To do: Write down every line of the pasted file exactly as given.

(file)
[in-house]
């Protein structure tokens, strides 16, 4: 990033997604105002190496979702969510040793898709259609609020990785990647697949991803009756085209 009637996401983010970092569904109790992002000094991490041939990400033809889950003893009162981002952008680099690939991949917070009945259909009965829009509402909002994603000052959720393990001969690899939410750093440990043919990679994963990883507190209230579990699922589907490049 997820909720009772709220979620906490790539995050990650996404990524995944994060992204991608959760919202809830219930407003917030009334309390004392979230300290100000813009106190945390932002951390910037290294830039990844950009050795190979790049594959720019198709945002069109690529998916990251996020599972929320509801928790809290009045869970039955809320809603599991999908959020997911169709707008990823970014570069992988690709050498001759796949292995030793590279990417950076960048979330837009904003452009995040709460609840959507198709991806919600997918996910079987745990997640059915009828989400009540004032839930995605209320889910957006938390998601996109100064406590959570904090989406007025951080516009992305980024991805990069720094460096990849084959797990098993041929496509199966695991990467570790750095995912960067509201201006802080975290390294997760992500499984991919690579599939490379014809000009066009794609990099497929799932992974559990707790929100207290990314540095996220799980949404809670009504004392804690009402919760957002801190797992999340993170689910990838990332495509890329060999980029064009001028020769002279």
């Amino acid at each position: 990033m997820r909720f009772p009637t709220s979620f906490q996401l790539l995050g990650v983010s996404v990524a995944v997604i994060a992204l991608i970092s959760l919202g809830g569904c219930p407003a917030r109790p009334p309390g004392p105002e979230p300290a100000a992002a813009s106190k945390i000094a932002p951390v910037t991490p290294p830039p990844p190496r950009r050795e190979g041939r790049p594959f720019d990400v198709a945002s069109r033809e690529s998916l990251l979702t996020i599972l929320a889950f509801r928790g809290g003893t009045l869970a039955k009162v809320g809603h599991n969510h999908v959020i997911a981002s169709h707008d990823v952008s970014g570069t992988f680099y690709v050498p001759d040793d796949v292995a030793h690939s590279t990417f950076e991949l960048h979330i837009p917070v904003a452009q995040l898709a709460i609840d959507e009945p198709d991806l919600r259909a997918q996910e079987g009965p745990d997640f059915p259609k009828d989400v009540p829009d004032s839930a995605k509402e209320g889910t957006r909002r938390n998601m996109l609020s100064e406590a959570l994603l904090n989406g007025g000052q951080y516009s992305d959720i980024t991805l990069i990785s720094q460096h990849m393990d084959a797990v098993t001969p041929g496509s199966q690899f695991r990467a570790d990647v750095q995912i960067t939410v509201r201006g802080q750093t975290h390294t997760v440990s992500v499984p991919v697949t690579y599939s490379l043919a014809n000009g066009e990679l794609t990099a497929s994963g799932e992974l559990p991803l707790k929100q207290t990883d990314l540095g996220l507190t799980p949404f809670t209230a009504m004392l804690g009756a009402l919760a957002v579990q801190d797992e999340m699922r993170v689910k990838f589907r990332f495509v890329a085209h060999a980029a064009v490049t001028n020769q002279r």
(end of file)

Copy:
[in-house]
């Protein structure tokens, strides 16, 4: 990033997604105002190496979702969510040793898709259609609020990785990647697949991803009756085209 009637996401983010970092569904109790992002000094991490041939990400033809889950003893009162981002952008680099690939991949917070009945259909009965829009509402909002994603000052959720393990001969690899939410750093440990043919990679994963990883507190209230579990699922589907490049 997820909720009772709220979620906490790539995050990650996404990524995944994060992204991608959760919202809830219930407003917030009334309390004392979230300290100000813009106190945390932002951390910037290294830039990844950009050795190979790049594959720019198709945002069109690529998916990251996020599972929320509801928790809290009045869970039955809320809603599991999908959020997911169709707008990823970014570069992988690709050498001759796949292995030793590279990417950076960048979330837009904003452009995040709460609840959507198709991806919600997918996910079987745990997640059915009828989400009540004032839930995605209320889910957006938390998601996109100064406590959570904090989406007025951080516009992305980024991805990069720094460096990849084959797990098993041929496509199966695991990467570790750095995912960067509201201006802080975290390294997760992500499984991919690579599939490379014809000009066009794609990099497929799932992974559990707790929100207290990314540095996220799980949404809670009504004392804690009402919760957002801190797992999340993170689910990838990332495509890329060999980029064009001028020769002279």
């Amino acid at each position: 990033m997820r909720f009772p009637t709220s979620f906490q996401l790539l995050g990650v983010s996404v990524a995944v997604i994060a992204l991608i970092s959760l919202g809830g569904c219930p407003a917030r109790p009334p309390g004392p105002e979230p300290a100000a992002a813009s106190k945390i000094a932002p951390v910037t991490p290294p830039p990844p190496r950009r050795e190979g041939r790049p594959f720019d990400v198709a945002s069109r033809e690529s998916l990251l979702t996020i599972l929320a889950f509801r928790g809290g003893t009045l869970a039955k009162v809320g809603h599991n969510h999908v959020i997911a981002s169709h707008d990823v952008s970014g570069t992988f680099y690709v050498p001759d040793d796949v292995a030793h690939s590279t990417f950076e991949l960048h979330i837009p917070v904003a452009q995040l898709a709460i609840d959507e009945p198709d991806l919600r259909a997918q996910e079987g009965p745990d997640f059915p259609k009828d989400v009540p829009d004032s839930a995605k509402e209320g889910t957006r909002r938390n998601m996109l609020s100064e406590a959570l994603l904090n989406g007025g000052q951080y516009s992305d959720i980024t991805l990069i990785s720094q460096h990849m393990d084959a797990v098993t001969p041929g496509s199966q690899f695991r990467a570790d990647v750095q995912i960067t939410v509201r201006g802080q750093t975290h390294t997760v440990s992500v499984p991919v697949t690579y599939s490379l043919a014809n000009g066009e990679l794609t990099a497929s994963g799932e992974l559990p991803l707790k929100q207290t990883d990314l540095g996220l507190t799980p949404f809670t209230a009504m004392l804690g009756a009402l919760a957002v579990q801190d797992e999340m699922r993170v689910k990838f589907r990332f495509v890329a085209h060999a980029a064009v490049t001028n020769q002279r």